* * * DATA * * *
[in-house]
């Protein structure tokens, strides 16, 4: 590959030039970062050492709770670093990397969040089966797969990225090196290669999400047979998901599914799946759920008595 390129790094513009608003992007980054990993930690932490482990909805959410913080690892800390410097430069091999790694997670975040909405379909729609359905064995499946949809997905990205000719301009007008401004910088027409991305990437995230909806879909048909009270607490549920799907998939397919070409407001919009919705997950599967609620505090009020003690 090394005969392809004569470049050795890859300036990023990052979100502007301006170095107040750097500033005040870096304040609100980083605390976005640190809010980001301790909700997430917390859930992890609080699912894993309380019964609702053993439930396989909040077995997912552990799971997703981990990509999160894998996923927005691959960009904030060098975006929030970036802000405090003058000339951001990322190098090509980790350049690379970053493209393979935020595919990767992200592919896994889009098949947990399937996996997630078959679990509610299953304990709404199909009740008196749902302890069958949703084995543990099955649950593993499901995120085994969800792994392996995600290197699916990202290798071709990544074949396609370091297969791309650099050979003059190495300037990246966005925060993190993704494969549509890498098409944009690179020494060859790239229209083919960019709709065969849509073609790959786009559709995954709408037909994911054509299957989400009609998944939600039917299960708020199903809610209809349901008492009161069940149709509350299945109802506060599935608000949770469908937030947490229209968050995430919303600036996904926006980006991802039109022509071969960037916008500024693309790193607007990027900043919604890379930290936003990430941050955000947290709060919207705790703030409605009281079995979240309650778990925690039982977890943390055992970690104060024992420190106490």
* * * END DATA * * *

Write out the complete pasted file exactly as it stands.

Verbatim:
[in-house]
């Protein structure tokens, strides 16, 4: 590959030039970062050492709770670093990397969040089966797969990225090196290669999400047979998901599914799946759920008595 390129790094513009608003992007980054990993930690932490482990909805959410913080690892800390410097430069091999790694997670975040909405379909729609359905064995499946949809997905990205000719301009007008401004910088027409991305990437995230909806879909048909009270607490549920799907998939397919070409407001919009919705997950599967609620505090009020003690 090394005969392809004569470049050795890859300036990023990052979100502007301006170095107040750097500033005040870096304040609100980083605390976005640190809010980001301790909700997430917390859930992890609080699912894993309380019964609702053993439930396989909040077995997912552990799971997703981990990509999160894998996923927005691959960009904030060098975006929030970036802000405090003058000339951001990322190098090509980790350049690379970053493209393979935020595919990767992200592919896994889009098949947990399937996996997630078959679990509610299953304990709404199909009740008196749902302890069958949703084995543990099955649950593993499901995120085994969800792994392996995600290197699916990202290798071709990544074949396609370091297969791309650099050979003059190495300037990246966005925060993190993704494969549509890498098409944009690179020494060859790239229209083919960019709709065969849509073609790959786009559709995954709408037909994911054509299957989400009609998944939600039917299960708020199903809610209809349901008492009161069940149709509350299945109802506060599935608000949770469908937030947490229209968050995430919303600036996904926006980006991802039109022509071969960037916008500024693309790193607007990027900043919604890379930290936003990430941050955000947290709060919207705790703030409605009281079995979240309650778990925690039982977890943390055992970690104060024992420190106490």